Opportunity Squandered

Good news: according to the newest rankings from U.S. News and World Report, Colorado has the best economy in the country. Bad news: Despite this amazing distinction, Colorado ranked #9 overall because we are unable to pull ourselves out of a self-imposed scarcity that squanders our prosperity.

While we welcome highly educated entrepreneurs to our state, we are failing our own children and middle class workers who struggle every day to get by. Handcuffed by ludicrous restrictions on how we can tax ourselves, we aren’t investing our considerable wealth and good fortune back into our communities.

Why are we willing to tolerate crumbling roads, paltry school funding, and increasing inequality? We know well from our history of boom and bust good times can fade. Why are we squandering our considerable resources now?

It’s worth noting with the exception of New Hampshire, a state with an homogeneous population of about 1 million people, every other state in the top 10 devotes a greater percentage of personal income in public investments than Colorado. Look deeper into the rankings and it shows.

When it comes to “opportunity,” Colorado ranks 31st. On “equality,” we hover near the bottom at 45th. Thanks to years of declines in education funding, we rank 41st for high school graduation rates. We know that education is vital to our future success, yet we insist upon pitting the interests of college kids against those of kindergartners.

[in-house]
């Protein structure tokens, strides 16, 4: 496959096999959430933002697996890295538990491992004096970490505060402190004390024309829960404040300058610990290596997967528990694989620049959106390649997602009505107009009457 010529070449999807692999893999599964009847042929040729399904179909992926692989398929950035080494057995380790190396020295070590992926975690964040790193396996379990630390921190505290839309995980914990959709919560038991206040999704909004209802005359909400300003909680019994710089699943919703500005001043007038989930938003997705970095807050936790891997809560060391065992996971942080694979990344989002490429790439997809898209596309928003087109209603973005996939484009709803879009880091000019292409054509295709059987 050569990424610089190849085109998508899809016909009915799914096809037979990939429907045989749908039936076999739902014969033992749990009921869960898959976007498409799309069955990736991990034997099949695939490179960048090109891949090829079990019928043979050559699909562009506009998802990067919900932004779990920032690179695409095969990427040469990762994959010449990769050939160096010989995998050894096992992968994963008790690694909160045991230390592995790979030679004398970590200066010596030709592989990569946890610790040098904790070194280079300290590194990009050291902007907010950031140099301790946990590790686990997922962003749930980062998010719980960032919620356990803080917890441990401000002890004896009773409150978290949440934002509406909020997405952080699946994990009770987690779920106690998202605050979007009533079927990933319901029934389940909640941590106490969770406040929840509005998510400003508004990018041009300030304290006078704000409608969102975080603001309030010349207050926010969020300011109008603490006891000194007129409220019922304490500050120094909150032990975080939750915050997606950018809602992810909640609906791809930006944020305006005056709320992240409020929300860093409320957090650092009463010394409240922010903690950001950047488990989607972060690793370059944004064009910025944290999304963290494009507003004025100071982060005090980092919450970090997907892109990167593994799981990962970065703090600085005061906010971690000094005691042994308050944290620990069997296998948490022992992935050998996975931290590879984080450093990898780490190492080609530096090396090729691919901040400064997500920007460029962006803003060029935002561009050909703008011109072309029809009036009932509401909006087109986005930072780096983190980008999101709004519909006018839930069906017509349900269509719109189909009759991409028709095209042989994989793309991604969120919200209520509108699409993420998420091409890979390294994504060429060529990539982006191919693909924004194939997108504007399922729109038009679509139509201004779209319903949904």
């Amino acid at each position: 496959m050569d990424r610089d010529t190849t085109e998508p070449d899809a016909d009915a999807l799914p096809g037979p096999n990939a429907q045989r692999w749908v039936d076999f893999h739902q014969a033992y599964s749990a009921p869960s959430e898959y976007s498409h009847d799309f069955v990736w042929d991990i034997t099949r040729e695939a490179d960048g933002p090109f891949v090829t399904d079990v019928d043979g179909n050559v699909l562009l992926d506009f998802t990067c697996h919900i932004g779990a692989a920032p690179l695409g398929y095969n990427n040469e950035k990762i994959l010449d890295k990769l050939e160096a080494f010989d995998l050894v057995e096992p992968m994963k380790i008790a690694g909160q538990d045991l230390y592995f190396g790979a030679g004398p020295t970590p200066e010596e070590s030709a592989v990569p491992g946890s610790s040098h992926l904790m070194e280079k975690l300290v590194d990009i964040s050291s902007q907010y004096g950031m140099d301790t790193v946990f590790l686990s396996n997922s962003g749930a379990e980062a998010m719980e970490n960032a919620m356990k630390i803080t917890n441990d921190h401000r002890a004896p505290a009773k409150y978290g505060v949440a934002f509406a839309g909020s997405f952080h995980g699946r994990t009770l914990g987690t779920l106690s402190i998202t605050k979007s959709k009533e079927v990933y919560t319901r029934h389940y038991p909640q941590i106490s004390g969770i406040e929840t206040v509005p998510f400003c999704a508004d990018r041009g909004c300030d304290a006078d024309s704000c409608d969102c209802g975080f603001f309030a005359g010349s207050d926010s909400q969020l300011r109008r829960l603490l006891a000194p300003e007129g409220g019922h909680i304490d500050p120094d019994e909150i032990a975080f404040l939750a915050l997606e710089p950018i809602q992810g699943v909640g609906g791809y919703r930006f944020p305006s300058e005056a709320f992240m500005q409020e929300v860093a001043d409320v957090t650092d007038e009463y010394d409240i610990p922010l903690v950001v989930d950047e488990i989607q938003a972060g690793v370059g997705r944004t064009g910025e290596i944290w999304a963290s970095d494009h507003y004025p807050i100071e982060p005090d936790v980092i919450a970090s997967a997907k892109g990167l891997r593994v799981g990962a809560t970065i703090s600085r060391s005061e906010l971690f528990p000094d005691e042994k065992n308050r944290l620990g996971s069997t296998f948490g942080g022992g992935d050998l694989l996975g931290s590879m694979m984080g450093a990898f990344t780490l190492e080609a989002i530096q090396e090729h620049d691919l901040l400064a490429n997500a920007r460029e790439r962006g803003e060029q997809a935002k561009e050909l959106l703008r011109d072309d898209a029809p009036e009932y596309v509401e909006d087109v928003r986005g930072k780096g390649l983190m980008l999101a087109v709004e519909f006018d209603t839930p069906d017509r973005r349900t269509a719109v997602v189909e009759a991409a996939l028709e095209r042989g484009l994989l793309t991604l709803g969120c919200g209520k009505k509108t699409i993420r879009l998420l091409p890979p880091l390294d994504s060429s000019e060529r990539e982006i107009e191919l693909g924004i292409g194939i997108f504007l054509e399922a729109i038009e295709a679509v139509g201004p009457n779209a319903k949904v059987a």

How can a state that needs tech-savvy workers and thrives on a reputation of innovation accept such dismal metrics?

This week, I testified at our legislature in support of a bill (HB17-1187) that would allow voters to decide if they want to keep more revenues from our humming economy. It’s time to stop letting cynical voices prevent us from investing in vital public programs like schools, transportation, and affordable housing.

Our research at the Bell Policy Center shows cost increases are far outpacing income growth. That means people who used to be able to comfortably afford big expenses like housing, daycare, and health insurance now struggle to make ends meet. These costs are precisely the kinds of expenses public investment can defray.

For Coloradans struggling with these ongoing cost burdens, a one-time, $100 tax rebate doesn’t go nearly as far as increased buying power through public investment does.

To give you a sense of the trade off – consider halving next year’s rebate checks would allow your state government to retain an additional $133 million in revenue. What can that kind of money do? For $31 million, we can subsidize pre-school for 8,000 4-year-olds whose family otherwise can’t afford it. For $75 million, we can avoid hiking college tuition and reduce crushing debt loads. For $30 million, we can provide full-day kindergarten throughout the state and help young families avoid paying hundreds of dollars per month.

Coloradans shouldn’t accept 9th place. We deserve to be No. 1. Getting there means investing in our future at precisely the time when we are most able to.

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